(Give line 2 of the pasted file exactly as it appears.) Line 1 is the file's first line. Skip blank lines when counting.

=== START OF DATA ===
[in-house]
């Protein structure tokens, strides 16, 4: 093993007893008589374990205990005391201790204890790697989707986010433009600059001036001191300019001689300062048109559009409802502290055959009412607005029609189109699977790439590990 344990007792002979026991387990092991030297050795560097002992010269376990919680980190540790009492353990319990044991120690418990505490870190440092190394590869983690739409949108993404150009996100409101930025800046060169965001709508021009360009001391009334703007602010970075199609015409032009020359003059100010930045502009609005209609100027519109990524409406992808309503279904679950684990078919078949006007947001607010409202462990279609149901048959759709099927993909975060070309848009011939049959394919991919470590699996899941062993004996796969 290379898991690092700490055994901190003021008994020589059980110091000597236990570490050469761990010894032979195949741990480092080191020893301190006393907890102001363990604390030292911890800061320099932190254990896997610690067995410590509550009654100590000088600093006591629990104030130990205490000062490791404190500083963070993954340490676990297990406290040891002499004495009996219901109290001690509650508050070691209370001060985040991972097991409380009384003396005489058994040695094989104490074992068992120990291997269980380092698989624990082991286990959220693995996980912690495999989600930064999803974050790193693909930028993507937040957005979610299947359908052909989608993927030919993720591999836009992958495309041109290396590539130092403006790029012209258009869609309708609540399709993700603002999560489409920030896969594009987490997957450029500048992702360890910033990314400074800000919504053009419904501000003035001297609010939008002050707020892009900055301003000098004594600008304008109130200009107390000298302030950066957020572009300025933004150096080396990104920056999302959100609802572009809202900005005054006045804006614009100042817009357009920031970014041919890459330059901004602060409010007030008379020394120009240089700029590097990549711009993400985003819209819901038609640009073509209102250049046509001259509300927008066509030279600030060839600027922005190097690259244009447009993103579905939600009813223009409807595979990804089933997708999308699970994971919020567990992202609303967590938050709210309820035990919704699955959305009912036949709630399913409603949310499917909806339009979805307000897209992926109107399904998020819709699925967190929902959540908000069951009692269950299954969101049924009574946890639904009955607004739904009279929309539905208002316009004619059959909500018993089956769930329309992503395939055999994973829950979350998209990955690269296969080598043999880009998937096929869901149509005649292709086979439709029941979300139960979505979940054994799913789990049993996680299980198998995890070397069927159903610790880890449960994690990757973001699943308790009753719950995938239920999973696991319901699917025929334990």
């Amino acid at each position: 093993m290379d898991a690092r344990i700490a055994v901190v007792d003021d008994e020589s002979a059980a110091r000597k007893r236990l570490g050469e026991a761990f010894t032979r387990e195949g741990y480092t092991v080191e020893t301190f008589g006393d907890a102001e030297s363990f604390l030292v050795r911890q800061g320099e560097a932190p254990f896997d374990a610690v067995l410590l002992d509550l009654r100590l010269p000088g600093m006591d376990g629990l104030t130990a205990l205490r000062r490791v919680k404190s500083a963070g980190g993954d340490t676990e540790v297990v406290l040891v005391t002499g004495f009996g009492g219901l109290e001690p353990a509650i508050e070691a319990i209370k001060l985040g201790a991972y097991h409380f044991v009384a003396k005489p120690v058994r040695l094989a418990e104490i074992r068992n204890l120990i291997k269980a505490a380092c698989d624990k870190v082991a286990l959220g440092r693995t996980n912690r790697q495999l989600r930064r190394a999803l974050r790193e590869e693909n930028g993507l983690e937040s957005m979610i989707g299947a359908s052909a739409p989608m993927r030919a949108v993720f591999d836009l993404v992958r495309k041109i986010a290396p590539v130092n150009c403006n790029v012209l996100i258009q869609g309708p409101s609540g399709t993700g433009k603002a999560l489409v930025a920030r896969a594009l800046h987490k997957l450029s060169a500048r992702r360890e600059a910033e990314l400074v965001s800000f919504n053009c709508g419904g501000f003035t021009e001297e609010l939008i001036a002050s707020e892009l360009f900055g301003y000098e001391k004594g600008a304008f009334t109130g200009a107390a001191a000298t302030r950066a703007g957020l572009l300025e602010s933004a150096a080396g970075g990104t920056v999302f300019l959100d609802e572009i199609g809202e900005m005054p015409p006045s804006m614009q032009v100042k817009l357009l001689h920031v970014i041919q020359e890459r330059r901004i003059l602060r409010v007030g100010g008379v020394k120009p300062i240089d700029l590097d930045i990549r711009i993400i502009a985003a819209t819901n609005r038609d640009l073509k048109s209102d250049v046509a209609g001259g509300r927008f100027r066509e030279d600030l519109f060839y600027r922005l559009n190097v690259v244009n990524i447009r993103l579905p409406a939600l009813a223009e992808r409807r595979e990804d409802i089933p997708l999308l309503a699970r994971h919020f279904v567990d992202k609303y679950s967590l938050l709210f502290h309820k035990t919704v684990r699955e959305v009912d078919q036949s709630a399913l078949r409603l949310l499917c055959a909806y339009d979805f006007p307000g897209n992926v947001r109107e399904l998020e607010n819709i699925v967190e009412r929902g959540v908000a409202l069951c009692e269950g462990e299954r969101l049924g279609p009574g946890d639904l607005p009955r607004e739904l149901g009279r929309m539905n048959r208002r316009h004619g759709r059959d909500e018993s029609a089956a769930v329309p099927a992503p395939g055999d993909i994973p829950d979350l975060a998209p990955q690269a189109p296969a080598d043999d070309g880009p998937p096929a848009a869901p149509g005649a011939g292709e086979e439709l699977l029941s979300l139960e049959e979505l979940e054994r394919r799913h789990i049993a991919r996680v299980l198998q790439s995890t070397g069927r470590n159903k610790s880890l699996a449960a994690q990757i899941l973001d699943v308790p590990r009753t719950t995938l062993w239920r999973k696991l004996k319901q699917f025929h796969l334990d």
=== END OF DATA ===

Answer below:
């Protein structure tokens, strides 16, 4: 093993007893008589374990205990005391201790204890790697989707986010433009600059001036001191300019001689300062048109559009409802502290055959009412607005029609189109699977790439590990 344990007792002979026991387990092991030297050795560097002992010269376990919680980190540790009492353990319990044991120690418990505490870190440092190394590869983690739409949108993404150009996100409101930025800046060169965001709508021009360009001391009334703007602010970075199609015409032009020359003059100010930045502009609005209609100027519109990524409406992808309503279904679950684990078919078949006007947001607010409202462990279609149901048959759709099927993909975060070309848009011939049959394919991919470590699996899941062993004996796969 290379898991690092700490055994901190003021008994020589059980110091000597236990570490050469761990010894032979195949741990480092080191020893301190006393907890102001363990604390030292911890800061320099932190254990896997610690067995410590509550009654100590000088600093006591629990104030130990205490000062490791404190500083963070993954340490676990297990406290040891002499004495009996219901109290001690509650508050070691209370001060985040991972097991409380009384003396005489058994040695094989104490074992068992120990291997269980380092698989624990082991286990959220693995996980912690495999989600930064999803974050790193693909930028993507937040957005979610299947359908052909989608993927030919993720591999836009992958495309041109290396590539130092403006790029012209258009869609309708609540399709993700603002999560489409920030896969594009987490997957450029500048992702360890910033990314400074800000919504053009419904501000003035001297609010939008002050707020892009900055301003000098004594600008304008109130200009107390000298302030950066957020572009300025933004150096080396990104920056999302959100609802572009809202900005005054006045804006614009100042817009357009920031970014041919890459330059901004602060409010007030008379020394120009240089700029590097990549711009993400985003819209819901038609640009073509209102250049046509001259509300927008066509030279600030060839600027922005190097690259244009447009993103579905939600009813223009409807595979990804089933997708999308699970994971919020567990992202609303967590938050709210309820035990919704699955959305009912036949709630399913409603949310499917909806339009979805307000897209992926109107399904998020819709699925967190929902959540908000069951009692269950299954969101049924009574946890639904009955607004739904009279929309539905208002316009004619059959909500018993089956769930329309992503395939055999994973829950979350998209990955690269296969080598043999880009998937096929869901149509005649292709086979439709029941979300139960979505979940054994799913789990049993996680299980198998995890070397069927159903610790880890449960994690990757973001699943308790009753719950995938239920999973696991319901699917025929334990």